FringeReview UK 2023
Mustapha Matura draws in and telescopes devastating consequences – perhaps telegraphs years of damage into a few weeks for dramatic licence. That doesn’t lessen his impact. The point is western exploitation kills, in many guises.
This is a first-rate revival. Voice and accent coach Aundrea Fudge has worked hard so that not only do Kevin Golding and Martina Laird, both outstanding, speak in different registers to their new cook, but to each other. Bethan Mary-James, equally outstanding, is able to create coloratura arias of speech, and her brief rhapsodies of shared remembrances with Golding are a soaring as the kites of long-dead uncles they invoke. A must-see.
Director Kalungi Ssebandeke, Designer Olivia Jamieson, Lighting Designer Ali Hunter, Sound Designer Joe Puello, Costume Supervisor Naomi Wright, Movement Director Diane Alison-Mitchell,
Voice and Accent Coach Aundrea Fudge, Hair & Wigs Supervisor Shanay Dupuis, Assistant Director Namoo Chae Lee, Cultural Consultant Jim Findlay, Assist Casting Co-ordinator Sarah Murray
Production Manager and Technical Director Stuart Burgess, CSM Jenny Skivens, Deputy Stage Manager Rachel Harris, Rehearsal ASM Rhea Jacques, Show ASM Katy Ross,
Production Photography Rebecca Need-Menear, Rehearsal & Production Photography Marc Brenner.
Till November 11th
“You leave a meeting to go an eat mango?” After his Mas in 2015, the work of Trinidad-born Mustapha Matura (1939-2019) returns to the Orange Tree Theatre, with his 1981 Meetings directed by Kalungi Ssebandeke. It’s the first revival of this major work this century, and reaffirms Matura’s mastery, light touch and devastating conclusions.
Jean (Martina Laird) cannot believe her sophisticated university-educated husband Hugh (Kevin N Golding) has sought a mango, sold by an older woman, Mari. But Hugh longs for old style food, in between convening and attending meetings for laying miles of pipelines; whilst his even more business-driven wife dresses in expensive clothes, cites their beautiful home (we’re always in the kitchen) with swimming pool; and smokes. Her company Luna purveys a virulent cigarette and Jean knows how to target a new clientele. No wonder she coughs.
But Hugh, with an eloquent paean to old-style cooking, hankers, as Jean says, like a boy. Later on she cites St Paul “When I was a child” to Hugh’s further regressive desires to help fishermen drag in their nets. It’s singular enough for her to hire Mari’s granddaughter Elsa (Bethan Mary-James) who with a mix of modest disavowal and joyful detachment avoids being cast as the younger siren and instead cooks up delicious meals.
Not that it helps when Elsa appears one night just dressed in her nightie. Quite a proportion of her cooking pointedly ends up in the bin: either partially-eaten or wholly so. The point of consumerist waste is painfully made.
This is after Elsa skilfully navigates the culinary desires and moods of the people she’s live-in cook for. Jean pointedly wants nothing but takeaways or, later on, French meals – the echt-cooking of the coloniser and not the pale imitation,as Hugh points out. Hugh, after initial ecstasy drifts away from everyone and only Elsa knows where he’s going, even as she must regret his uneaten meals.
Matura’s critique of a culturally appropriated couple (portrayed as older here than in some earlier productions, with no talk of children) laps around. The original play had (I think) more references to the outside world, but here, trimmed to something like two hours 15 with interval, that essential world outside is semaphored.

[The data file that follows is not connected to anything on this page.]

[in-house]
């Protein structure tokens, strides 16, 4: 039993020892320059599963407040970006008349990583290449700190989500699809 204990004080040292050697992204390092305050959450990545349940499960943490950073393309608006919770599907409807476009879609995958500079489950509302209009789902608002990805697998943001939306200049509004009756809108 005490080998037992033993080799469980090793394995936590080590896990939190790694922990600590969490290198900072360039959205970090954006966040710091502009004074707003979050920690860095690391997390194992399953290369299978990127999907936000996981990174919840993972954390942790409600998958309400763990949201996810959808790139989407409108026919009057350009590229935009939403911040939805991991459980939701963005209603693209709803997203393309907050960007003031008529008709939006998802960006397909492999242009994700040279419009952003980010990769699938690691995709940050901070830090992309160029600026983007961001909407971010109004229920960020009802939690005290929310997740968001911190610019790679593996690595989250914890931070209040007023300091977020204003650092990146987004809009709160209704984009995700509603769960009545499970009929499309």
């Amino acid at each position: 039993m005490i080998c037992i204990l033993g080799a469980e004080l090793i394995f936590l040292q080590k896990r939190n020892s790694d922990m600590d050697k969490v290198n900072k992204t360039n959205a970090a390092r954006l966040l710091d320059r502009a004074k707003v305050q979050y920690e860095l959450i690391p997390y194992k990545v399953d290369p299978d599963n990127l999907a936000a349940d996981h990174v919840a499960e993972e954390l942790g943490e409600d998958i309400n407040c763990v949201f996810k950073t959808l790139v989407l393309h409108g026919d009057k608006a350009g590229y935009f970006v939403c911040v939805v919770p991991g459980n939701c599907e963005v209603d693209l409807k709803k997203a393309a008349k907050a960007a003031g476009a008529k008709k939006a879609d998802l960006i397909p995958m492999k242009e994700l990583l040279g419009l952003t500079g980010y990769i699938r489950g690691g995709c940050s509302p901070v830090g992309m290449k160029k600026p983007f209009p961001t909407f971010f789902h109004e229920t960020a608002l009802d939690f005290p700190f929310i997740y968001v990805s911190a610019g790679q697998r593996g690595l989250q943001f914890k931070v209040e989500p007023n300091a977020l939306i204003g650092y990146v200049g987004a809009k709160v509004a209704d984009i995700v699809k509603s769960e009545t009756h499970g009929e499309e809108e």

Olivia Jamieson’s working kitchen set is so detailed with working stove and basin, that you wholly forget the space you’re in: seeing the action to an extent through a stove or sink, depending where you sit. A strong infusion of garlic wafts across – it helps the interval features real patties probably for one night only.
Jean tries every blandishment to bring Hugh back to what he should want for his birthday: speedboat, video-recorder. As Jean’s compromises with the appalling tobacco company become clearer (Hugh’s pipelines equally murky, aren’t explored in the same way) the couple diverge: Hugh becomes obsessed and attends a Shanko, or ritual meeting. Elsa, who realises, tells him he must face up to things. But there’s an occurrence that sends everyone reeling.
Ali Hunter’s lighting is at its most striking at the end of each act, and in both it’s Laird caught at a pivotal moment of self-forgetting or sudden realisation. Joe Puello’s sound affirms in the same way, masking with popular music the way it’s been brought to Trinidad. Later there’s steel bands and different drums altogether. Matura draws in and telescopes devastating consequences – perhaps telegraphs years of damage into a few weeks for dramatic licence. That doesn’t lessen his impact. The point is western exploitation kills, in many guises.
This is a first-rate revival. Voice and accent coach Aundrea Fudge has worked hard so that not only do Golding and Laird, both outstanding, speak in different registers to their new cook, but to each other, recalling earlier times they suddenly riff in an exuberant inflection wholly away from their normal speech-patterns. It’s undeniably a little hard to follow one or two words, but that’s it: it’s a pointedly clear delivery of the inflected past the couple once shared.
Whereas Golding’s yearning ultimately for a wife who might stay and cook (much gender politics etched in the first few minutes) his character’s patrician bearing finds itself assailed with questions on all sides. Laird’s Jean is more inquisitorial, sometimes more exuberant. Both undergo transformations, and both convey a basso of grief, despair or condemnation. Mary-James, equally outstanding, is able to create coloratura arias of speech, and her brief rhapsodies of shared remembrances with Golding are a soaring as the kites of long-dead uncles they invoke. A must-see.